I have admired the work of Cole and Jakob from Nordica Photography since the beginning of my own photography career; I remember seeing their photographs and being blown away by their artistic eye and vision. They were doing something special and it was cool to witness their business evolve and grow as I followed along as a blog stalker. I’m excited to share a Q&A session with them.
This past year, Nordica made the move from Vancouver to Sweden. How has that been for your business?
Couldn’t be better. Personally, Cole purchased his first home and Jakob was married in August. The business settled into the European market more seamlessly than we anticipated, so 2014 was a very busy year.
What has been good about the move? Any drawbacks?
There have been no drawbacks, really, and we are happy with how 2014 turned out. Completely relocating to a new market was a positive challenge, and we look forward to 2015 when we can expand the Nordica brand further in Europe.
I’ve seen your announcement that Cole and his family will be living in Vancouver for the Spring/Summer of 2015. What were the primary reasons you made this decision?
Personal reasons, mainly. And the fact that we want Nordica to have a pulse in Vancouver, too. British Columbia and Canada in general is a great market, and one we hope to continue working in for a long time.
It’s clear that you’ve been incredibly successful at photographing weddings all over the world—one glance at your website reveals that. What is a key factor that allowed you to break into the destination wedding scene?
The number one factor that has allowed for us to break into the destination wedding scene is having a strict discipline with our brand. We have a clear strategy for our brand that we stick to, no matter what.
Because you travel for most of your work, how do you build a relationship with a couple you might not meet until their wedding day? How have you navigated building trust with people you’ve never met?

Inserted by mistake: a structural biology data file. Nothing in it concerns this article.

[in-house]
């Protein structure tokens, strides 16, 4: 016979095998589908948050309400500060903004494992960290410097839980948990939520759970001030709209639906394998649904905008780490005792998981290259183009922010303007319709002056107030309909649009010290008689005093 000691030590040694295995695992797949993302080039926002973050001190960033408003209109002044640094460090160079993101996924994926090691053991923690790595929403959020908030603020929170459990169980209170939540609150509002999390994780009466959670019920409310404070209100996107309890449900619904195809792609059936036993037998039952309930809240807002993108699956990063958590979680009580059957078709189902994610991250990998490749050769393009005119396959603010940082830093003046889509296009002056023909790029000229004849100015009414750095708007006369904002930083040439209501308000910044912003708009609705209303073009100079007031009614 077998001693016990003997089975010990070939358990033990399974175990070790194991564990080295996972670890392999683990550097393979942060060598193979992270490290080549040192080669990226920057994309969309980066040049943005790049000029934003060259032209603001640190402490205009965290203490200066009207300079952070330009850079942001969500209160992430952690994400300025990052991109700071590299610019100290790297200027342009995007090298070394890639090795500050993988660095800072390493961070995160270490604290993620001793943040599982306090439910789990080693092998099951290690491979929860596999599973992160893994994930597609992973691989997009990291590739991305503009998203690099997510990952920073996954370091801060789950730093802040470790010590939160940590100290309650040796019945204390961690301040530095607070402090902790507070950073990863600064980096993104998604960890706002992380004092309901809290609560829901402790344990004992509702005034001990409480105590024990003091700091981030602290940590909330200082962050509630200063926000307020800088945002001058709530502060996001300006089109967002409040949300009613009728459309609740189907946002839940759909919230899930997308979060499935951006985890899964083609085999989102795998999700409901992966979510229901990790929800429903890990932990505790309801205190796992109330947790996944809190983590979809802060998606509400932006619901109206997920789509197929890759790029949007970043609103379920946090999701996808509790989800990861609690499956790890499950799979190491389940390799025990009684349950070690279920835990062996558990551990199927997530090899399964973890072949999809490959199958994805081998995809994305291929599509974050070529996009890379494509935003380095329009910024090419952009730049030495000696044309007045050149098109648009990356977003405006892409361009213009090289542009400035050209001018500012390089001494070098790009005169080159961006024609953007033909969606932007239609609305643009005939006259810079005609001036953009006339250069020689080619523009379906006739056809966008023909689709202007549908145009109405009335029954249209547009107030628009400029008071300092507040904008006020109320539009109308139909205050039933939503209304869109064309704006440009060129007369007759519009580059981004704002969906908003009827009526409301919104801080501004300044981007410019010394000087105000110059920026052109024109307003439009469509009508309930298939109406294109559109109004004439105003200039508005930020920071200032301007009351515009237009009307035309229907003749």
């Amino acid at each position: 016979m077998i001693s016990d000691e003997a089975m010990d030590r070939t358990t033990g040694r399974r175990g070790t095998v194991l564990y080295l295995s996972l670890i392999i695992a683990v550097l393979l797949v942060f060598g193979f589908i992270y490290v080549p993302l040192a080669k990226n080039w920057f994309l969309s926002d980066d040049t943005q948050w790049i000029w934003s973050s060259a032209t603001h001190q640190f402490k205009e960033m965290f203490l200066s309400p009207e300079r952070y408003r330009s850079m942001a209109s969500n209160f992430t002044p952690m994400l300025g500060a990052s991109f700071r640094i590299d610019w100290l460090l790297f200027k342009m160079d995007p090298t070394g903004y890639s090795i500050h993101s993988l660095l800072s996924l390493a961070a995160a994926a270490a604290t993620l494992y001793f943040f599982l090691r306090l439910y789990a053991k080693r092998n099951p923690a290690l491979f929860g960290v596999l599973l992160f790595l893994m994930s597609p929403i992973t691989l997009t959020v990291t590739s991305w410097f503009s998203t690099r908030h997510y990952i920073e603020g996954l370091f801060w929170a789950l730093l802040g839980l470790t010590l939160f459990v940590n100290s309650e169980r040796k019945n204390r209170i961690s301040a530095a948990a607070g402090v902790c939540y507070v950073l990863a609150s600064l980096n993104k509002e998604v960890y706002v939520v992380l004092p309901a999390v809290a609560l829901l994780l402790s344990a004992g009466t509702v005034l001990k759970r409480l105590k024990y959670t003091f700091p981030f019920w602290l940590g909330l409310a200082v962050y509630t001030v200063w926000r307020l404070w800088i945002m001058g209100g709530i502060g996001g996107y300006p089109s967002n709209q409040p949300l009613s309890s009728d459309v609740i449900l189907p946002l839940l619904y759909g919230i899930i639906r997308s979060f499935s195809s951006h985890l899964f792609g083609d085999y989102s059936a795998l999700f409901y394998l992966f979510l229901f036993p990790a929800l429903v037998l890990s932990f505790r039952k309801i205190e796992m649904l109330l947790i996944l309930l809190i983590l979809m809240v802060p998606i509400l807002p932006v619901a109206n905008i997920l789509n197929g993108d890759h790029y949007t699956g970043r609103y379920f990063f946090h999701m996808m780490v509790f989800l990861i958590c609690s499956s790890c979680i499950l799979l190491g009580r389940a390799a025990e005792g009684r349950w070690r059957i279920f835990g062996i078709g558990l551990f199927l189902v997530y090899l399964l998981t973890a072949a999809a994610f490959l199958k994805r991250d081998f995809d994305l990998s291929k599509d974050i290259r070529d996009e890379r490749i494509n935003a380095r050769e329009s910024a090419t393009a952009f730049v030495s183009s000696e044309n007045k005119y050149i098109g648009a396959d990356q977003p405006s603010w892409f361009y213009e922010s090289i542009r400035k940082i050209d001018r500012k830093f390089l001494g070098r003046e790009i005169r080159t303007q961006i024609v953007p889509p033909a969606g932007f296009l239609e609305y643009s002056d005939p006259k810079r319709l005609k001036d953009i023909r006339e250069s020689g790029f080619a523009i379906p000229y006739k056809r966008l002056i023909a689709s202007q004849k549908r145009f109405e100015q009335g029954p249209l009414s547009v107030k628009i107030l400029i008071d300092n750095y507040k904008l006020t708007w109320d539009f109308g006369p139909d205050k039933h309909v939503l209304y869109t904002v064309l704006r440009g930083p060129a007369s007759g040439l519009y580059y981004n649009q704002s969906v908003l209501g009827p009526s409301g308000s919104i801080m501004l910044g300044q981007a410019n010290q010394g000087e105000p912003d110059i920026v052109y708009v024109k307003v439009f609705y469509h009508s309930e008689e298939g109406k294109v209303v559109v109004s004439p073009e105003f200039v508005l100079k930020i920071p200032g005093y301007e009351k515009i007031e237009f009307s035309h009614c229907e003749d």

We rarely meet or speak with couples before their wedding. This is the case for probably around 95% of the weddings we book, and often we book in 3 – 4 emails with everything being taken care of via emails and online. We are very open and honest with our brand, and tend to answer questions before they’re asked. That communicates value, and trust is built from this type of communication. It helps having references online because if a couple searches for this type of thing, they are going to find references from couples who we have worked with and their words develop trust far better than ours would.
Do you have a favourite wedding or place that you’ve photographed?
A marketing teacher once said that by rewarding the “winners” you’re recognizing the “losers”. That’s what we feel like when we single out individual weddings. There are many that have been fantastic, and almost always it has to do with the people, not the location.
Who are your ideal people to work with and what inspires you at a wedding?
People are inspiring. People view our brand as one that travels extensively and photographs at the most ridiculously epic places on earth, but at the end of the day, we’re inspired by different kinds of people. As for the ideal clients, we don’t have a specific kind of people, other than those who value photography highly and who we can have a drink with, months after their weddings.
You’ve photographed many, many weddings; how do you maintain a fresh perspective on the day for each couple?
One way that we try to keep things fresh by limiting the amount of information couples send our way before the wedding. We don’t really want to know too much outside of the absolute essentials, like our start time and location. By doing this, we are able to be somewhat surprised on the wedding day and it keeps us aware.
Aside from wedding photography, are there other type of work that you want to try out or grow in?